This example shows how to build a MIMO model of a jet transport. Because the development of a physical model for a jet aircraft is lengthy, only the state-space equations are presented here. See any standard text in aviation for a more complete discussion of the physics behind aircraft flight.

The jet model during cruise flight at MACH = 0.8 and H = 40,000 ft. is

A = [-0.0558 -0.9968 0.0802 0.0415 0.5980 -0.1150 -0.0318 0 -3.0500 0.3880 -0.4650 0 0 0.0805 1.0000 0]; B = [ 0.0073 0 -0.4750 0.0077 0.1530 0.1430 0 0]; C = [0 1 0 0 0 0 0 1]; D = [0 0 0 0];

Use the following commands to specify this state-space model as an LTI object and attach names to the states, inputs, and outputs.

states = {'beta' 'yaw' 'roll' 'phi'}; inputs = {'rudder' 'aileron'}; outputs = {'yaw rate' 'bank angle'}; sys_mimo = ss(A,B,C,D,'statename',states,... 'inputname',inputs,... 'outputname',outputs);

You can display the LTI model by typing `sys_mimo`

.

sys_mimo a = beta yaw roll phi beta -0.0558 -0.9968 0.0802 0.0415 yaw 0.598 -0.115 -0.0318 0 roll -3.05 0.388 -0.465 0 phi 0 0.0805 1 0 b = rudder aileron beta 0.0073 0 yaw -0.475 0.0077 roll 0.153 0.143 phi 0 0 c = beta yaw roll phi yaw rate 0 1 0 0 bank angle 0 0 0 1 d = rudder aileron yaw rate 0 0 bank angle 0 0 Continuous-time model.

The model has two inputs and two outputs. The units are radians for
`beta`

(sideslip angle) and `phi`

(bank angle) and
radians/sec for `yaw`

(yaw rate) and `roll`

(roll rate).
The rudder and aileron deflections are in degrees.

As in the SISO case, use `tf`

to derive the transfer function
representation.

tf(sys_mimo) Transfer function from input "rudder" to output... -0.475 s^3 - 0.2479 s^2 - 0.1187 s - 0.05633 yaw rate: --------------------------------------------------- s^4 + 0.6358 s^3 + 0.9389 s^2 + 0.5116 s + 0.003674 0.1148 s^2 - 0.2004 s - 1.373 bank angle: --------------------------------------------------- s^4 + 0.6358 s^3 + 0.9389 s^2 + 0.5116 s + 0.003674 Transfer function from input "aileron" to output... 0.0077 s^3 - 0.0005372 s^2 + 0.008688 s + 0.004523 yaw rate: --------------------------------------------------- s^4 + 0.6358 s^3 + 0.9389 s^2 + 0.5116 s + 0.003674 0.1436 s^2 + 0.02737 s + 0.1104 bank angle: --------------------------------------------------- s^4 + 0.6358 s^3 + 0.9389 s^2 + 0.5116 s + 0.003674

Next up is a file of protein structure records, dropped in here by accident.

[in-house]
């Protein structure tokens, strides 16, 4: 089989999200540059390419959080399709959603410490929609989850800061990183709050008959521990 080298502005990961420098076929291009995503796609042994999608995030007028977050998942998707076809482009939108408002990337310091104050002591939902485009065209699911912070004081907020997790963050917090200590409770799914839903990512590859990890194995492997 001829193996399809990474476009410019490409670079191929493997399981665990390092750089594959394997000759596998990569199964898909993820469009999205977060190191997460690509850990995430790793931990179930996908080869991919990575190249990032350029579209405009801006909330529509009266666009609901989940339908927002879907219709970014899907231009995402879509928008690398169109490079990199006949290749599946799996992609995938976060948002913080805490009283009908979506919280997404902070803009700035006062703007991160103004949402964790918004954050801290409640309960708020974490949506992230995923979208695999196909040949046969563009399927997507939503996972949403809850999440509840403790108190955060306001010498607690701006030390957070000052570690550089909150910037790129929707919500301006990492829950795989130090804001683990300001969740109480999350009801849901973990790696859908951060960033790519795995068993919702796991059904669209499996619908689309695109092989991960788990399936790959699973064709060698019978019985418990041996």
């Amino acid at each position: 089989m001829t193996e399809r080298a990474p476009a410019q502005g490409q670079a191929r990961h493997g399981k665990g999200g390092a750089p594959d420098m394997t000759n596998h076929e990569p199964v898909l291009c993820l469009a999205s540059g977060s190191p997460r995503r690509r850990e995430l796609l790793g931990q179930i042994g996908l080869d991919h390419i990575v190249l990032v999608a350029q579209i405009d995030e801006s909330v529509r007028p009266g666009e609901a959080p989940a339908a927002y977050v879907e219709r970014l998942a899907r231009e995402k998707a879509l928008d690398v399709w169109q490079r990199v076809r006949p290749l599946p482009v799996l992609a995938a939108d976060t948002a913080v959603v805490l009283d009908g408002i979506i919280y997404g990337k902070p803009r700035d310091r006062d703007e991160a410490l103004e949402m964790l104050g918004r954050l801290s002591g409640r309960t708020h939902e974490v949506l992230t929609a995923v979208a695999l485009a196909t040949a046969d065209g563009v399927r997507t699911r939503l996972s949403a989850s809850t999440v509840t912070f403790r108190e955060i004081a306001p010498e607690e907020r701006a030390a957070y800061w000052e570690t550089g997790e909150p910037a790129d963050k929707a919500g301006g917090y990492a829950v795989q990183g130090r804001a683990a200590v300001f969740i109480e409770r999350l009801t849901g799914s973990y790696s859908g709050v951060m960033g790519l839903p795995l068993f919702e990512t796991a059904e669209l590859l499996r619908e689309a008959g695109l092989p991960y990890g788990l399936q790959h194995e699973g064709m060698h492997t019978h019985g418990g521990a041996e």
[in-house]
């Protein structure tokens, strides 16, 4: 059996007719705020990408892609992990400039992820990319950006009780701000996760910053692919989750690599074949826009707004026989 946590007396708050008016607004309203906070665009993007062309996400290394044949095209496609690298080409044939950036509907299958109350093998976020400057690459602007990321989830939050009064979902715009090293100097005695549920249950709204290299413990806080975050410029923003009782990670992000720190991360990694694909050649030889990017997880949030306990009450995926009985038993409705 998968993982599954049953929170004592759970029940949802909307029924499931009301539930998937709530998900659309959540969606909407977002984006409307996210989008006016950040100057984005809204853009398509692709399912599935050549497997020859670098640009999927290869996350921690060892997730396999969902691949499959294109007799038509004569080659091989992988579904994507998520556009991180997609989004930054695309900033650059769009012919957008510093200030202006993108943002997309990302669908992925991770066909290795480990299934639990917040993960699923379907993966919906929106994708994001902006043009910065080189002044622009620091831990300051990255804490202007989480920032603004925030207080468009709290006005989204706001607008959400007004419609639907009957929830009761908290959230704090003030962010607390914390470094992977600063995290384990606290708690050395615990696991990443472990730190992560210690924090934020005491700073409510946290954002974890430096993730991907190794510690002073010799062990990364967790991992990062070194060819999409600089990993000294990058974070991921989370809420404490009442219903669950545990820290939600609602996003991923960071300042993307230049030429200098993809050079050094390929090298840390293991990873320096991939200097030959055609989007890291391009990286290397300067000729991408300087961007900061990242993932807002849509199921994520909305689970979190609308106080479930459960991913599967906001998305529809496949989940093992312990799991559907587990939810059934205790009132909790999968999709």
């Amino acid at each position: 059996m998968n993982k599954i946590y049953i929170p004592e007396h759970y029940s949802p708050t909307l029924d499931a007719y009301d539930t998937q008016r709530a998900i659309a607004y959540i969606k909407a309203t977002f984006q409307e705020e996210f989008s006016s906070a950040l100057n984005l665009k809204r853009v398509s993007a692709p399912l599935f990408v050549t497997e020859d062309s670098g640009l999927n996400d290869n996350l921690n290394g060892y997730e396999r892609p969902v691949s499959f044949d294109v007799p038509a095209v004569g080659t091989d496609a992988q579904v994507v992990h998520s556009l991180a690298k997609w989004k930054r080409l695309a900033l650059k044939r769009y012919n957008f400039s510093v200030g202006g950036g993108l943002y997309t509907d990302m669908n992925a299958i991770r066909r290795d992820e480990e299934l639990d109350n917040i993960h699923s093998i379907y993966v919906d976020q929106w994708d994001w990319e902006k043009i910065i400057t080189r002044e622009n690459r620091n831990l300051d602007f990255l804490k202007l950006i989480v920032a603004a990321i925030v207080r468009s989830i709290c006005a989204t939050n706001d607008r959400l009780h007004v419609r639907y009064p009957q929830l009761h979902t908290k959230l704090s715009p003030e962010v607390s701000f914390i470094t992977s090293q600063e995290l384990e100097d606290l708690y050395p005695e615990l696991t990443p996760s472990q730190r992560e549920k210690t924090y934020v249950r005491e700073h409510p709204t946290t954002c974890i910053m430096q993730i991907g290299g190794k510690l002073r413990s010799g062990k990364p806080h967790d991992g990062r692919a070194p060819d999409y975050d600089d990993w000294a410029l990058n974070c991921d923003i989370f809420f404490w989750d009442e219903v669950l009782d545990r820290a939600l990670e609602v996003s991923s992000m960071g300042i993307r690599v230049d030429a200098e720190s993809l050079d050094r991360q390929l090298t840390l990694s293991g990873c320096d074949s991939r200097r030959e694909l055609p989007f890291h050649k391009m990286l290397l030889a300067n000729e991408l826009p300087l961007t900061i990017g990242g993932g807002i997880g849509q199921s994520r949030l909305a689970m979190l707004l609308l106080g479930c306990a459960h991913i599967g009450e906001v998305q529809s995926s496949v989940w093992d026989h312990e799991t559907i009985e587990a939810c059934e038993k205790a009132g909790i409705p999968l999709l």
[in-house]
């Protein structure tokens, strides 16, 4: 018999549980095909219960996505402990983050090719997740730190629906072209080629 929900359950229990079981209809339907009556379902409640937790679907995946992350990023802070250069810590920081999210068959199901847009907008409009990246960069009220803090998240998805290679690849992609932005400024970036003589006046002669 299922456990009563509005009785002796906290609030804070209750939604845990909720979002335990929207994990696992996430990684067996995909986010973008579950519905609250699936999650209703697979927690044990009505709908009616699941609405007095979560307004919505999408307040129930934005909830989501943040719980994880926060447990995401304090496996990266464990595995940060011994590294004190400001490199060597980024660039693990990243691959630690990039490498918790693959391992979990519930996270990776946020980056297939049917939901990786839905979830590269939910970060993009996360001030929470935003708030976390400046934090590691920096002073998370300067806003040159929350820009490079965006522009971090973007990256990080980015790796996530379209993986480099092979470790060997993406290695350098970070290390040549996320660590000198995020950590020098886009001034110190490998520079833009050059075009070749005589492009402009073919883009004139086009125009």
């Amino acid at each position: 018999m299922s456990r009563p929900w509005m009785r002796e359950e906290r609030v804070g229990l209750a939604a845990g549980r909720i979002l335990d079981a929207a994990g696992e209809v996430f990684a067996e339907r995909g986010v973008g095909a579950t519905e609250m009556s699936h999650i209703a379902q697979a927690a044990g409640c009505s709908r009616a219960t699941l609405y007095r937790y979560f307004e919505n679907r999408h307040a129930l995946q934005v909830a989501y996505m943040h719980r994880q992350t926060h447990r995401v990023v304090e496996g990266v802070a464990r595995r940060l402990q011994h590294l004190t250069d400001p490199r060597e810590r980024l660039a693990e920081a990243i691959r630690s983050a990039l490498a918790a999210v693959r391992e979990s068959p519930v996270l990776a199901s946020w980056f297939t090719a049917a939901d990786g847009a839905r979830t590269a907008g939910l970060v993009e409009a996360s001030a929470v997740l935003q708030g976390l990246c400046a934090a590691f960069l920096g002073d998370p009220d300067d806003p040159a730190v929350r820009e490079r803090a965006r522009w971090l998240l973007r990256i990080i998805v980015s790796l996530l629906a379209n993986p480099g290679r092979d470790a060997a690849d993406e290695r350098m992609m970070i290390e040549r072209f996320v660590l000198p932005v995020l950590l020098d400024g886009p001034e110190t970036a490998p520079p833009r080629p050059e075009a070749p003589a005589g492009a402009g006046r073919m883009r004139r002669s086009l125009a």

MIMO transfer functions are two-dimensional arrays of elementary SISO transfer functions. There are two ways to specify MIMO transfer function models:

Concatenation of SISO transfer function models

Using

`tf`

with cell array arguments

Consider the following single-input, two-output transfer function.

$$H(s)=\left[\begin{array}{c}\frac{s-1}{s+1}\\ \frac{s+2}{{s}^{2}+4s+5}\end{array}\right]$$

You can specify *H*(*s*) by concatenation of its SISO entries. For instance,

h11 = tf([1 -1],[1 1]); h21 = tf([1 2],[1 4 5]);

or, equivalently,

s = tf('s') h11 = (s-1)/(s+1); h21 = (s+2)/(s^2+4*s+5);

can be concatenated to form *H*(*s*).

H = [h11; h21]

This syntax mimics standard matrix concatenation and tends to be easier and more readable for MIMO systems with many inputs and/or outputs.

Alternatively, to define MIMO transfer functions using `tf`

, you need
two cell arrays (say, `N`

and `D`

) to represent the sets
of numerator and denominator polynomials, respectively. See What Is a Cell Array? (MATLAB)
for more details on cell arrays.

For example, for the rational transfer matrix
*H*(*s*), the two cell arrays `N`

and
`D`

should contain the row-vector representations of the polynomial
entries of

$$N(s)=\left[\frac{s-1}{s+2}\right]\text{\hspace{1em}}\text{\hspace{1em}}\text{\hspace{1em}}D(s)=\left[\frac{s+1}{{s}^{2}+4s+5}\right]$$

You can specify this MIMO transfer matrix *H*(*s*)
by typing

N = {[1 -1];[1 2]}; % Cell array for N(s) D = {[1 1];[1 4 5]}; % Cell array for D(s) H = tf(N,D)

These commands return the following result:

Transfer function from input to output... s - 1 #1: ----- s + 1 s + 2 #2: ------------- s^2 + 4 s + 5

Notice that both `N`

and `D`

have the same
dimensions as *H*. For a general MIMO transfer matrix
*H*(*s*), the cell array entries
`N{i,j}`

and `D{i,j}`

should be row-vector
representations of the numerator and denominator of
*H _{ij}*(

After you define a MIMO system, you can access and manipulate I/O pairs by specifying
input and output pairs of the system. For instance, if `sys_mimo`

is a MIMO
system with two inputs and three outputs,

sys_mimo(3,1)

extracts the subsystem, mapping the first input to the third output. Row indices select the outputs and column indices select the inputs. Similarly,

sys_mimo(3,1) = tf(1,[1 0])

redefines the transfer function between the first input and third output as an integrator.